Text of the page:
Kirsty Styles is a journalist who lives in Hackney. She was previously editor at Tech City News and is now a reporter at The Next Web. She l Kirsty Styles is a journalist who lives in Hackney. She was previously editor at Tech City News and is now a reporter at The Next Web. She loves tech for good, cleantech, edtech, assistive tech, politech (?), diversity in tech.
Netflix has just announced it’s rolling out a new, global approach to content that no longer restricts recommendations to people in your country who might have terrible taste.
It’s now using data from people across the world to recommend movies and TV shows based on what kinds of things you like, rather than limiting it to what’s hot nearby. Personal taste beats local taste, the company said.
Netflix’s Carlos Gomez-Uribe, VP of personalization algorithms (of course), explained that as well as helping users in new countries find content they like, it’ll also help people in big markets with weird interests find better things to watch.
As an example, Netflix says most of its anime fans are in Japan, but that represents less than 10 percent of the total global anime audience on the platform, with the remainder scattered in pockets across the world. Anime fans of the world, unite.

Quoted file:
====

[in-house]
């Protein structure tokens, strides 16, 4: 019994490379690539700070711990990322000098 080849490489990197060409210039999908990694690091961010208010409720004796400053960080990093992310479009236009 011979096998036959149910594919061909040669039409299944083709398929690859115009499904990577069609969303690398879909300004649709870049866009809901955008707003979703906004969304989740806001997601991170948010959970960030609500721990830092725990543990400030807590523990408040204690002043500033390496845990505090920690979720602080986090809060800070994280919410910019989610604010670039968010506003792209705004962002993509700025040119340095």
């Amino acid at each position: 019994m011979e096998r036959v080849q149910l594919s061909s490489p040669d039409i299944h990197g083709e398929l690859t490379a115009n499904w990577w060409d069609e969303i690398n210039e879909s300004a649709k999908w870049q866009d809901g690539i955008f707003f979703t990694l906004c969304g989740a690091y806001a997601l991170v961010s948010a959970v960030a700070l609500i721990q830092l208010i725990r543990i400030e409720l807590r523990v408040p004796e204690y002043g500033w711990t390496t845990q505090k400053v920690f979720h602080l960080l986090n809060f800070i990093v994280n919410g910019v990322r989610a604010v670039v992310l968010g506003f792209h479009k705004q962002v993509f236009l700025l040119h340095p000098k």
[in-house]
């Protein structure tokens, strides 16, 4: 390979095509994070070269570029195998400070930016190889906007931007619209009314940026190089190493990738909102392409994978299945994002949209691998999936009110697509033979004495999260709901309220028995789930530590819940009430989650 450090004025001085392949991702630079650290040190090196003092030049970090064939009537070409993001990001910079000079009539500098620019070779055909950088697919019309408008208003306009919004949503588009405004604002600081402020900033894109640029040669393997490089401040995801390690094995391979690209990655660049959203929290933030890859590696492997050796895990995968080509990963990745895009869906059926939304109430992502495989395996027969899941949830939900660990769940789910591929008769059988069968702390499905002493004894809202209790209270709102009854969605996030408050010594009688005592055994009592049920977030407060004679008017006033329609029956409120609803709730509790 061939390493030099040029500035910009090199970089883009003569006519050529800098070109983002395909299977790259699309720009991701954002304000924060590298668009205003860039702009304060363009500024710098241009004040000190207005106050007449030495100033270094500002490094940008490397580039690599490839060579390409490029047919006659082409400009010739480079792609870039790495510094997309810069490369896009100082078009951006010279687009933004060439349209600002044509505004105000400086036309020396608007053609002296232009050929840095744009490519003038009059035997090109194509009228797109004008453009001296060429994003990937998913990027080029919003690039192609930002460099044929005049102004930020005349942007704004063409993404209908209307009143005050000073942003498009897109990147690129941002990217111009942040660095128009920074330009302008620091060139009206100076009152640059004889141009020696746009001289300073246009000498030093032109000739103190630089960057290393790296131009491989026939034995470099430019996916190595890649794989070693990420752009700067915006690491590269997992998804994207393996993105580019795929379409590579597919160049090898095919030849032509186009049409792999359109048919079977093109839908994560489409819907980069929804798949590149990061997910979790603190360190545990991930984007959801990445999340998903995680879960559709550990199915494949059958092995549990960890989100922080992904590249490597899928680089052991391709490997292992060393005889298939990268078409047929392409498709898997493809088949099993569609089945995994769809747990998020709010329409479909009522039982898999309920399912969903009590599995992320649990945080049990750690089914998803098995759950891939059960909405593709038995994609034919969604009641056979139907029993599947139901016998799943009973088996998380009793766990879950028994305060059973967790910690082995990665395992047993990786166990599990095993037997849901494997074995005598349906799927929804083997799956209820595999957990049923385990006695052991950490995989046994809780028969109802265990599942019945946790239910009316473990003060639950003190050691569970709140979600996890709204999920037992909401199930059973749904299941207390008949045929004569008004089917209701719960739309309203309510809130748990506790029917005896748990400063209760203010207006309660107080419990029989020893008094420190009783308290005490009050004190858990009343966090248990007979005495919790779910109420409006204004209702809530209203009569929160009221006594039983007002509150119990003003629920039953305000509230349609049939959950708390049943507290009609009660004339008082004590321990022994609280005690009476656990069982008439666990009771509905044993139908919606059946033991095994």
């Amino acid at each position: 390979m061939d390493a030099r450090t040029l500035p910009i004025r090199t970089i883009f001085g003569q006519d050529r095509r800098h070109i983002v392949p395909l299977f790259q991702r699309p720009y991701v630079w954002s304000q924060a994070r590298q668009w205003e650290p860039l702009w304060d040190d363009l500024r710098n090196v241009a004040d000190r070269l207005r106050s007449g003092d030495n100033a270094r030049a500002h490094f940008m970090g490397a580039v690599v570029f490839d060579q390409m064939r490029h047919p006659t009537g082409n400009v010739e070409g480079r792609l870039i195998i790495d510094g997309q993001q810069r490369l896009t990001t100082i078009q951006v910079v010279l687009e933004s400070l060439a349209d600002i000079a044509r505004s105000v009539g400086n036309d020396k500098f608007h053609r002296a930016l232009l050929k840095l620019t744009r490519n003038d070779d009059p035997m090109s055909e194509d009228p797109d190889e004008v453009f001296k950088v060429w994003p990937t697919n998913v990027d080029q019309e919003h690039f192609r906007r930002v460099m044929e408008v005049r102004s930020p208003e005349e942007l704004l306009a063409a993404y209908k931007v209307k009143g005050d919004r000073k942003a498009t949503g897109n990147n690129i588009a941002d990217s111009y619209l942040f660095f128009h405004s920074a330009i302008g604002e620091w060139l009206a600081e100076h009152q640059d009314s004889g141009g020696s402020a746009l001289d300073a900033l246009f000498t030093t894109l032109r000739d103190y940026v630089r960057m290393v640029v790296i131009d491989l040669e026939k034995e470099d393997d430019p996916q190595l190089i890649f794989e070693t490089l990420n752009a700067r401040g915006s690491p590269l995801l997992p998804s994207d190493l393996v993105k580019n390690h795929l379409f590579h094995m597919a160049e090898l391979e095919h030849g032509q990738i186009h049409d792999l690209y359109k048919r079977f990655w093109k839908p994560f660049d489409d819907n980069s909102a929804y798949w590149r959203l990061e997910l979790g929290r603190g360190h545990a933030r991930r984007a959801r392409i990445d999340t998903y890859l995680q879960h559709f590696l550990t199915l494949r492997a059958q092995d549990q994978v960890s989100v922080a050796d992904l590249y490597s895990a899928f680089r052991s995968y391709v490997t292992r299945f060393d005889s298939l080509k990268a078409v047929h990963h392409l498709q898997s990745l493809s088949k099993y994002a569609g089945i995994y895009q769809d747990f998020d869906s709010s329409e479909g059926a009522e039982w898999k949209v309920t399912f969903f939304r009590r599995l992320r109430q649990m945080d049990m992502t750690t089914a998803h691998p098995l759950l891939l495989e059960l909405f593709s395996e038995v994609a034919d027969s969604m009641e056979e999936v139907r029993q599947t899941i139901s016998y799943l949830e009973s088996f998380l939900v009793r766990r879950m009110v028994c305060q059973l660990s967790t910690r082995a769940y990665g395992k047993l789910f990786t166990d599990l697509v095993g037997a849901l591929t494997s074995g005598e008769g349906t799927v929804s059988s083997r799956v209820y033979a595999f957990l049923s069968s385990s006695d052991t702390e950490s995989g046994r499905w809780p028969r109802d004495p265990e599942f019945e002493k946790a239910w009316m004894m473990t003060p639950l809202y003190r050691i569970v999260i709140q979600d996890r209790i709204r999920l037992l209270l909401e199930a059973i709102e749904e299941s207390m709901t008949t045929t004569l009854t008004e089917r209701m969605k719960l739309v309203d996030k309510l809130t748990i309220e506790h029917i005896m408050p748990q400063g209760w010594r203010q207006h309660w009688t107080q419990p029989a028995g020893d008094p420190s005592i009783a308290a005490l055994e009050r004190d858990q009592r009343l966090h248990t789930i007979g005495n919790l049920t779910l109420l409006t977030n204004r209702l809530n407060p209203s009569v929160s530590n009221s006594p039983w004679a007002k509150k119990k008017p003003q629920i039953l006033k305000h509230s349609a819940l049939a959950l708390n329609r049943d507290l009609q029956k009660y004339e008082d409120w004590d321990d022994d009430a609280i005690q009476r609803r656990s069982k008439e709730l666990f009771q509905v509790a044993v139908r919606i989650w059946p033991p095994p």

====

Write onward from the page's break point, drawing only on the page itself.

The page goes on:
Netflix will even start to be able to identify new taste patterns that emerge over time. Creepy.
But the team behind the change has acknowledged that the holes in its global content database as it battles to buy the rights for every country will hamper progress. Just because two films aren’t played together often doesn’t mean the same people wouldn’t like them, it may just mean the content isn’t available together in many countries.
The algorithm update runs in tandem with the company’s efforts to localize for 130 new markets, which means if you’re an American who just loves Bollywood flicks, you’ll soon be able to surface that content more easily. That’s not only because there’ll be more of it, but also because the algorithm will be looking for you.
The team is also still battling with how to index films given that 21 different languages are currently live on the platform, some with very different writing systems, so expect more incremental improvements.
➤ A Global Approach to Recommendations [Netflix via The Verge]
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